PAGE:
What is the ‘Garden Designers Roundtable’? First started in December 2009, a small group of us thought it would be fun, as professional landscape designers, to each write an article on the same topic (Do Designers Practice what they Preach), but each written from our own point of experience from different parts of the country.
It was an idea that was very well-received, so we wrote about another topic (Celebrating Regional Diversity), expanding our group with a few more designers. Realizing this was so much fun, we decided to make it a monthly event, inviting 12 designers from our newly formed ‘Roundtable’. It won’t always be the same 12 people, but will rotate among a group of 30 or so of us, as well as the occasional guest blogger.
Foliage is the topic for this month’s Garden Designer’s Roundtable, and what a topic it is! I could write an entire book on Foliage, how on earth can I whittle it down to just one post? I could write about my favorite foliage colors, shapes, or great color combos? Where to start, where to start…
There are so many incredible leaf shapes and textures available (spikes, hearts, round, skinny, fat, teeny, huge, fuzzy, bumpy) so keep it interesting by mixing several together.
This combination has a ton of foliage shapes going on; the lacy texture of the Japanese Maple, the spots of the lance-shaped Pulmonaria, the ruffled Heuchera leaves and the spiky variegated Acorus.
Does it look like ‘too much’? Not to me! It’s actually a very cohesive and engaging grouping. Imagine this combination if the leaves were all the same shape – it wouldn’t be nearly as interesting, would it?
This combination is totally different – not because it doesn’t have a mix of foliage shapes, but because it’s colors are all in the same green family.
And when you mix two totally different foliage shapes (and colors) together like this…you really make a statement. Black Mondo grass always looks fabulous against anything that’s light grey or chartreuse…especially when it’s strappy foliage is emphasized as well as it’s color.
2. Mix it up with Variegated Foliage
Placing more than one variegated plant next to each other can be a bit risky, but when done right it can result in a stunning combination.
Many would think that placing two variegated plants so close together other would look chaotic, but because the foliage shapes are so drastically different (one leaf is quite large, while the other is small), and the third plant is a solid color which acts as the ‘neutralizer’, it works!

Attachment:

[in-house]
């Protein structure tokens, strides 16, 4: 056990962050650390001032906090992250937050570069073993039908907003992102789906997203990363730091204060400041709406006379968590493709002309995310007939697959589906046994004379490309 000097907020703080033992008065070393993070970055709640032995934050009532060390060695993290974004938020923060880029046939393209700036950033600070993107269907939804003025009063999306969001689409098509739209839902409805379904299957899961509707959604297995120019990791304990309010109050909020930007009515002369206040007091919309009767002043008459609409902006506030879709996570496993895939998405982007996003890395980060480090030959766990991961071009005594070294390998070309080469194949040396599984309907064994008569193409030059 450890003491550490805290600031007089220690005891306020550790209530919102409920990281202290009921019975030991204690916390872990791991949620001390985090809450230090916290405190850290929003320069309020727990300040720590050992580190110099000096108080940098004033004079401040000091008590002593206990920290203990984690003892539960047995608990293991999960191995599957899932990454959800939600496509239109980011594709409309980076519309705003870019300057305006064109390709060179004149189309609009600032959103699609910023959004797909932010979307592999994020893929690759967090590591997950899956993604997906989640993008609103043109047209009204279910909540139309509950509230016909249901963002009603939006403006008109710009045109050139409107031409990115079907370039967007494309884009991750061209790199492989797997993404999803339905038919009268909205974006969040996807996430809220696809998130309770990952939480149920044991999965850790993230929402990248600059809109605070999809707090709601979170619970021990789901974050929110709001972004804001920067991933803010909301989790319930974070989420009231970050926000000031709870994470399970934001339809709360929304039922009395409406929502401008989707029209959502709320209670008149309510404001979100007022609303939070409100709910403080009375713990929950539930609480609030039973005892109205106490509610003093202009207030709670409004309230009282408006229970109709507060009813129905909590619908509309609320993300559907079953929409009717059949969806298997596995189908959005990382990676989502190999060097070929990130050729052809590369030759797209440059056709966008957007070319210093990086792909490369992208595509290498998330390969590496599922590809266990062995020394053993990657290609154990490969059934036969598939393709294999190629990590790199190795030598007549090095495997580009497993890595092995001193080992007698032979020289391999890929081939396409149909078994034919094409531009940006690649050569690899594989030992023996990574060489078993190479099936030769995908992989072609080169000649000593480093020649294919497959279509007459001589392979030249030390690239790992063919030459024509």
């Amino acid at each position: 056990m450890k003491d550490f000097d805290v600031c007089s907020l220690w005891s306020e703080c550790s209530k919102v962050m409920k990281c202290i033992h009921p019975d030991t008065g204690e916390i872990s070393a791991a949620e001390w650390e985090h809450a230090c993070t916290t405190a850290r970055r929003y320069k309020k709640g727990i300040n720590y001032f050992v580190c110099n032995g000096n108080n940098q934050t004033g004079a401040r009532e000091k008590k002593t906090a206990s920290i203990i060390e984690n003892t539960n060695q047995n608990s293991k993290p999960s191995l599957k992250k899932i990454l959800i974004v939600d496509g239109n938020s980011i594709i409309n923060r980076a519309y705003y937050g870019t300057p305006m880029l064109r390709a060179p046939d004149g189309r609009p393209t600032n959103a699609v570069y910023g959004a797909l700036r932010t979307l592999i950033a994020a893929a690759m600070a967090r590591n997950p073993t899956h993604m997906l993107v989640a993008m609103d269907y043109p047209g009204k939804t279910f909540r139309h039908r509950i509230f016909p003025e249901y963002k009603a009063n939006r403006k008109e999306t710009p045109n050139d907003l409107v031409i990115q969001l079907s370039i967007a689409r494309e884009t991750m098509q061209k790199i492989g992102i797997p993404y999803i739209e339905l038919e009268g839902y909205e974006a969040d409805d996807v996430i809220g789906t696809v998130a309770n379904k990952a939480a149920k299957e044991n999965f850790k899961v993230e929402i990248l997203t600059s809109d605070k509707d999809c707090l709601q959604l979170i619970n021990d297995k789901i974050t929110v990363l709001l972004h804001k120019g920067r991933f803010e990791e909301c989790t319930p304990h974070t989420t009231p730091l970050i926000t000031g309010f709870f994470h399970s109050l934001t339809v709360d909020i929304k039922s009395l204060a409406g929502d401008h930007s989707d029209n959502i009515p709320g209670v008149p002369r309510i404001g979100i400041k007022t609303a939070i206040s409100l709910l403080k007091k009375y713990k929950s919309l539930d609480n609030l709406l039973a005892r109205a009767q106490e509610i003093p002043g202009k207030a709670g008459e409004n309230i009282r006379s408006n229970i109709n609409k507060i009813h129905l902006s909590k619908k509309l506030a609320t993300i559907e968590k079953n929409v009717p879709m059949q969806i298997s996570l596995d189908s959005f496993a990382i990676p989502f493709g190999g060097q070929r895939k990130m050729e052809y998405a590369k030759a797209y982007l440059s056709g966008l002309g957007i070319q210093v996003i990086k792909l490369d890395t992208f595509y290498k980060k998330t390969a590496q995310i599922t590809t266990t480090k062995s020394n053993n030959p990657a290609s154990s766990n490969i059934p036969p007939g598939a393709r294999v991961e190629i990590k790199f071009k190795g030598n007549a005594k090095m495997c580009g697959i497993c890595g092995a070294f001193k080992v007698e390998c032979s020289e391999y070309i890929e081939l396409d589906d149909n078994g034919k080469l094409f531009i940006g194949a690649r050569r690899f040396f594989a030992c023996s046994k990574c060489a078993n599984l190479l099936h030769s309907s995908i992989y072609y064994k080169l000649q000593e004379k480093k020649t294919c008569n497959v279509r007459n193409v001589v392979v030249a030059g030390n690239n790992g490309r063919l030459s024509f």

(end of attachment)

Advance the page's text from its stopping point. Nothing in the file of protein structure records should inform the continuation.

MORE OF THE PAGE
This example, however, doesn’t work.
For one, the foliage shapes are too similar in size.
Sometimes all you need is just one single variegated plant to really make a combination pop, as is the case with this ‘Emerald n Gold’ Euonymous mixed with the deep burgundy Ajuga and Corsican Hellebore.
3. How to use (or not use) spiky plants
This type of plant has got to be the toughest sell for many of my clients. So often, when I suggest a Phormium I hear “Oh…I like them and all, but can’t really see them in my garden” or my favorite, “They always look so angry!”
When using plants of this size and shape, it’s important to plant softer, billowy plants near or at their feet. By doing this, you still get the contrasting structural element (necessary to keep a garden interesting), yet it’ll soften its stark appearance.
Another trick with spiky plants? USE THEM SPARINGLY!
4. Using foliage to accent a container
When choosing a plant for a container, I like to have at least one of the colors or shapes echo an element in the pot. In this example, the soft burnt orange shades of the Oxalis, as well as the circular shape of the leaves, mimic the colors and shape of this pot.
When talking about uniting foliage and containers, I’m not necessarily talking about the plant that’s in the container. he foliage of a complementary plant can just as easily placed near the container for a beautiful color echo, as is the case with this Coprosma ‘Pink Splendor’.
I love the ‘one plant per pot’ concept. By planting a single variety in a container, you have the opportunity to really make an impact, ensuring the foliage of a particular plant doesn’t get lost with its neighbors. And when the the plant and the pot fall within the same color range, a very serene feeling can be created.
Until then, please make sure to stop by my fellow designers at the Roundtable to read their thoughts on foliage!
Andrew Keys with Garden Smackdown
Christina Salwitz with the Personal Garden Coach
Debbie Roberts with A Garden of Possibilities
Ivette Soler with The Germinatrix
Pam Penick with Digging
Shirley Bovshow with Eden Maker’s Blog